Tucked away in Nelson County lies the breathtaking flower farm Pharsalia, a stunning estate with lush gardens, rolling hills, impressive mountain views, and beautifully restored buildings.This summer, Charlottesville Wine & Country attended Pharsalia’s 5th Farm-to-Table Dinner, a sold out event showcasing Pharsalia and other talented local artisans and benefiting the restoration of the estate.
Pharsalia is the private residence of Foxie and Dick Morgan. Foxie grew up on the estate, which is on the National Historic Register and has been in her family for five generations. In 2006, Foxie began flower farming and sharing her home as a wedding venue to support the restoration of Pharsalia. The property now serves as a venue for authentic weddings and private events. Wandering the gardens, one feels as a friend or relative. Pharsalia blends all the elegance and grandeur of a vast farm that produces everything from flowers to grapes with the intimacy and warmth of a family home.
The evening began with cocktail hour on the front lawn, where guests enjoyed a drink while taking in the surrounding views. Foxie took time to meet and greet all in attendance while Nelson County’s Bennie Dodd Band played Johnny Cash in the background. Local wines from Ox-Eye Vineyards, Veritas Vineyard & Winery, Pollak Vineyards and King Family Vineyards were available for guests to enjoy.
An Acre of Parsley enticed guests on the front lawn as they roasted peppers by flame. And as the sun began to set over the mountains, a light breeze swept across the estate, making the weather perfect for the evening at Pharsalia.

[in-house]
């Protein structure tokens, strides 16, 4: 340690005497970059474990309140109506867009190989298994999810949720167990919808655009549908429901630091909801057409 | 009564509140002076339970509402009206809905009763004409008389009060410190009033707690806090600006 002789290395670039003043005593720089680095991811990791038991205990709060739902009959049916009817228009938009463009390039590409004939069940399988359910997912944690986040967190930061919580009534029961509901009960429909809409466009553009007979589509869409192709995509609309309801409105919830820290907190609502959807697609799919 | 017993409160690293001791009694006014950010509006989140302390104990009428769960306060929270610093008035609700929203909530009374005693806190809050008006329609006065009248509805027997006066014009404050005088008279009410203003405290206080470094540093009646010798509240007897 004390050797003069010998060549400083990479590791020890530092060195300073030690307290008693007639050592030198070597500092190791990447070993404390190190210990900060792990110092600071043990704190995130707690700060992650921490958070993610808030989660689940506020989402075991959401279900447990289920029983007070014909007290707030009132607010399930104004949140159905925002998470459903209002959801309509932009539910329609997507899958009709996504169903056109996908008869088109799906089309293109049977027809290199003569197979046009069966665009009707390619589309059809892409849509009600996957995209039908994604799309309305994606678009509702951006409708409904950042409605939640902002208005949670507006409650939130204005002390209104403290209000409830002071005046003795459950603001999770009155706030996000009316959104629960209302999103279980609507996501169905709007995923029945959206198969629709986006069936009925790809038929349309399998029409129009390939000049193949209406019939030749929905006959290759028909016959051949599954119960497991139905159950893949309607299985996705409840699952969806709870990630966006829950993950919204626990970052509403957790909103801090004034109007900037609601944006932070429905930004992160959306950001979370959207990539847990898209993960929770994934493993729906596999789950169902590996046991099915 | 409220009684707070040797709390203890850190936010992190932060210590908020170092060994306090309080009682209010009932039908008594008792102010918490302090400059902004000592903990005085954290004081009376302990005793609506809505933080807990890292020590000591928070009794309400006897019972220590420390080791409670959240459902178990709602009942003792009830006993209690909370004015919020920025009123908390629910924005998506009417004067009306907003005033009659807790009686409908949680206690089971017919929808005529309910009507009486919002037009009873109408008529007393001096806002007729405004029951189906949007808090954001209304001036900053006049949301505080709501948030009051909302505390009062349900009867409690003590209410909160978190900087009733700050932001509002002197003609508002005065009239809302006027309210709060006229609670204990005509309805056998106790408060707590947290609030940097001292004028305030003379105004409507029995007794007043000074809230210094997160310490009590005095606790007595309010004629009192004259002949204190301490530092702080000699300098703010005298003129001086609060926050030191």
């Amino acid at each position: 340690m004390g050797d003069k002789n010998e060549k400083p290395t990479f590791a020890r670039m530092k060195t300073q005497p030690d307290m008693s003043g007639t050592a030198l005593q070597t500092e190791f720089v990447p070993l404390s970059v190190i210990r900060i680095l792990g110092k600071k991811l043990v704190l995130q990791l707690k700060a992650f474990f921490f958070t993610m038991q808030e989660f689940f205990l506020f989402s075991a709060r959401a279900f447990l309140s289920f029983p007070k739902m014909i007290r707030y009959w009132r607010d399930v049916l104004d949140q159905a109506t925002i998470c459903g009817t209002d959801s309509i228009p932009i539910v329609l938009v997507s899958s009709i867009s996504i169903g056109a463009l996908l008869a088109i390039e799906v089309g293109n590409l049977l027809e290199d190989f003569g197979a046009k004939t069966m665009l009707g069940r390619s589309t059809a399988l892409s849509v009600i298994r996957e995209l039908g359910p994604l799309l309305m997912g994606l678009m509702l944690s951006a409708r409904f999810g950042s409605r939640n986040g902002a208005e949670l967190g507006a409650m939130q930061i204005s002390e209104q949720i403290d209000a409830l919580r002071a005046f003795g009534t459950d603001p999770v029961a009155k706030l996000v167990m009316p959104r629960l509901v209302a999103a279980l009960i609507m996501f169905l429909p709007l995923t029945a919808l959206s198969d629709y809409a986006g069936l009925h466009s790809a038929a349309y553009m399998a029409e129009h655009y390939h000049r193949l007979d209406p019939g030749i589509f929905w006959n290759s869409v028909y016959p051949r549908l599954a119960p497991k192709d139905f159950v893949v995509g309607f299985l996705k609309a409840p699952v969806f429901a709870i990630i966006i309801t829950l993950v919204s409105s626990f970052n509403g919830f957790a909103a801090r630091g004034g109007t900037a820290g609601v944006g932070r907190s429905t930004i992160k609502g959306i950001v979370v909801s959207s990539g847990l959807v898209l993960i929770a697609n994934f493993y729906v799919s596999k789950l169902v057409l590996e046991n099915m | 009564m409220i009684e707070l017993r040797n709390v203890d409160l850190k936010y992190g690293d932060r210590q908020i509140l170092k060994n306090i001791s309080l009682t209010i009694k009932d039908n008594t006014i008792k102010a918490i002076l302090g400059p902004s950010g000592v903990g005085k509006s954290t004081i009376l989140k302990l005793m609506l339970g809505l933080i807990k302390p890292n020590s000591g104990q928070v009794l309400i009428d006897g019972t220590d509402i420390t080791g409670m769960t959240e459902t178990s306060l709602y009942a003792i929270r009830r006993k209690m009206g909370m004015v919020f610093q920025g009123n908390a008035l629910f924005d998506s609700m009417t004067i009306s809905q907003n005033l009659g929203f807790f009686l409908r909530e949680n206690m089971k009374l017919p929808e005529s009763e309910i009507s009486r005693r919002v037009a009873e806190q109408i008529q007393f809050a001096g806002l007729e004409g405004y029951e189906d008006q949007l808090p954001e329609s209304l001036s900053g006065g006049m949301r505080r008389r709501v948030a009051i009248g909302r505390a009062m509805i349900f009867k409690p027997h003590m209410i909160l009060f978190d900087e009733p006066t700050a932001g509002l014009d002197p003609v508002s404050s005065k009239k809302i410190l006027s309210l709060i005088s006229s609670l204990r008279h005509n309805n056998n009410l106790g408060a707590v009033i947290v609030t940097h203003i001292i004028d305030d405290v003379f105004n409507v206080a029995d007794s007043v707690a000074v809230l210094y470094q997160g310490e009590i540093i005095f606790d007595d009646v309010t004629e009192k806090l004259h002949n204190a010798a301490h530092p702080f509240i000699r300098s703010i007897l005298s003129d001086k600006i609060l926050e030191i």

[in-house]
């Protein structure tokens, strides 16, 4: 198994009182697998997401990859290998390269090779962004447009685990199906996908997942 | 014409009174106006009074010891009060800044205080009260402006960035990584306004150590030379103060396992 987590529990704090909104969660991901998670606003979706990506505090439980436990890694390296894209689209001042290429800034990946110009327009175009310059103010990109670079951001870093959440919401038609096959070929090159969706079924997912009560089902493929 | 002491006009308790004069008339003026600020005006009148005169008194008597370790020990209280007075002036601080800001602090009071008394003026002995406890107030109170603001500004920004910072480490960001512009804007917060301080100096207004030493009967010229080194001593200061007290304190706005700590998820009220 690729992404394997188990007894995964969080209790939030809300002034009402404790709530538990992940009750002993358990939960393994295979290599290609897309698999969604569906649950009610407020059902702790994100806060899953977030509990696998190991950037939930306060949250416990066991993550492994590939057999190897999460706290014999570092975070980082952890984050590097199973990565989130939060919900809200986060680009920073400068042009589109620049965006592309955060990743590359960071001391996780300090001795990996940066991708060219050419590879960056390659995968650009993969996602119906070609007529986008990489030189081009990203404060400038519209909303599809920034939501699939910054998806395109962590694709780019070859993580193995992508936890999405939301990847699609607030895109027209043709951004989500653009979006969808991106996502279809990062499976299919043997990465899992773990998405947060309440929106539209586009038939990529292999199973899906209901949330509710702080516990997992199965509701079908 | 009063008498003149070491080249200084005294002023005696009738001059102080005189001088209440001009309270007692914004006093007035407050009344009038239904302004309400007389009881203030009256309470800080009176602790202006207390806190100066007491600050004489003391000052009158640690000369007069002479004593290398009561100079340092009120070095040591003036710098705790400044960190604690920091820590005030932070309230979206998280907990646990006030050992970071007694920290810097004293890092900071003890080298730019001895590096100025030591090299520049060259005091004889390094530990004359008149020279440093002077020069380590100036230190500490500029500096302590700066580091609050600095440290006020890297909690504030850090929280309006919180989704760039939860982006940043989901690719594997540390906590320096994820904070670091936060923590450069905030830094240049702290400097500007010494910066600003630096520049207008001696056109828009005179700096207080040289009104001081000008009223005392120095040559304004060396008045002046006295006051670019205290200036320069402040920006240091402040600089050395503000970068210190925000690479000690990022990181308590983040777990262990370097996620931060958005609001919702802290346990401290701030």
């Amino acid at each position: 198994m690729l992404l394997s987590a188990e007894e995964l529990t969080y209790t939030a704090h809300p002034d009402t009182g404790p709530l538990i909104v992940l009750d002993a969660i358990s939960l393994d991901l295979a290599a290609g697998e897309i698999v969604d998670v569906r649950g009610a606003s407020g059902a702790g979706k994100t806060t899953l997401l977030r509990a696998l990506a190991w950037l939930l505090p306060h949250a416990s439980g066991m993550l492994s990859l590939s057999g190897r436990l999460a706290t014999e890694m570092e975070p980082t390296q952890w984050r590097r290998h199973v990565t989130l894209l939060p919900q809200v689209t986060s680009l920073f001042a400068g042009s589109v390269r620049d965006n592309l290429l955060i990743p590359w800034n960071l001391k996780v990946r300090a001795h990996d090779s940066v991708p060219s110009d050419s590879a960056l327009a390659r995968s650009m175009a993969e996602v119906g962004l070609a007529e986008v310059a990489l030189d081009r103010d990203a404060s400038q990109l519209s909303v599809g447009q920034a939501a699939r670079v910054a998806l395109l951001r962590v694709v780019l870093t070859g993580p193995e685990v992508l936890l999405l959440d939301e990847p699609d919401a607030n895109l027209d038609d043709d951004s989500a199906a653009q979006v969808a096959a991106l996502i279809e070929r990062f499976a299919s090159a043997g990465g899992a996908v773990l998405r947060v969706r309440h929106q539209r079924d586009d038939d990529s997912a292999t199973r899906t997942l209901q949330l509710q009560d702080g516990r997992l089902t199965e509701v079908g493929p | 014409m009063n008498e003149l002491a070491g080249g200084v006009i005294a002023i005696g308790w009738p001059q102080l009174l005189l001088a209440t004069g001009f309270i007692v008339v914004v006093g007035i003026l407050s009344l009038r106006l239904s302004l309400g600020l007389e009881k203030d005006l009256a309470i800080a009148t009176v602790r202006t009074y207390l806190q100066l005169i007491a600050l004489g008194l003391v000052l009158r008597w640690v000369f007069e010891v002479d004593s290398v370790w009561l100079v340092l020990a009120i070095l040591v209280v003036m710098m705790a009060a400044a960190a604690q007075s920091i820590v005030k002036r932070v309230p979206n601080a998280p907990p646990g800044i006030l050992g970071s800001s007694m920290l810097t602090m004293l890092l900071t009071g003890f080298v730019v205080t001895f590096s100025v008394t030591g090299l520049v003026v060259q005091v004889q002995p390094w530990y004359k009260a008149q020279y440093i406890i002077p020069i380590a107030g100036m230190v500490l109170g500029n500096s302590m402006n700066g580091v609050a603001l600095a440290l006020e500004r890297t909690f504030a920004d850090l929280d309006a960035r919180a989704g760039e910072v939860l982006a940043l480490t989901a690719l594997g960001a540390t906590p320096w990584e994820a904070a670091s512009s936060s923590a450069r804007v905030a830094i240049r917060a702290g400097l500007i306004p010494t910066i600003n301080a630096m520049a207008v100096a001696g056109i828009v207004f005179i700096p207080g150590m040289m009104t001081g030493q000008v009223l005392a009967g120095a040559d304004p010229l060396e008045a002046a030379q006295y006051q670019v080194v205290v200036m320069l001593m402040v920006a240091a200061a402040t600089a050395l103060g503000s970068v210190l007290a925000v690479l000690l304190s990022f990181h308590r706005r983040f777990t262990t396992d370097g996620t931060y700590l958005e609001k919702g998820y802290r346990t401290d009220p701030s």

Following cocktail hour, the event moved under the grand white tent where rows of handmade harvest tables were beautifully set for the feast. Each table, made by local furniture maker Tim Smith, who was also the evening’s pepper roaster, featured lush floral displays made by Foxie herself from the very flowers she tends and grows at Pharsalia. With dinner ready to be savored and the candlelight setting the mood for the evening, guests could be heard admiring the beautiful setting.
Just the sight and smell of the locally sourced southern cuisine of fresh vibrant vegetables and baked chicken ignited conversation among the guests, as they filled their plates and trickled back to their seats to savor a meal by Chef Mark Gresge of L’etoile Catering. The gentle clinking of silverware and wine glasses were complemented with laughter, stories and the beginning of new friendships.
Following dinner, Ken Farmer with the Antique Road Show auctioned off a variety of locally crafted items, including local art work, two tables made by Tim Smith, a couples’ weekend at Pharsalia and other highly desirable items and packages. Guests were eager to support the local artisans and the gorgeous estate of Pharsalia. The evening, a true celebration of local artisans and community, concluded with desserts by The Hungry Fox, and dancing under the stars to the Bennie Todd Band. Departure from the lovely, intimate venue was met with a hope to return and an intent to continue the friendships that were formed at this wonderful event. We are so grateful Pharsalia invited us to participate in such a wonderful evening.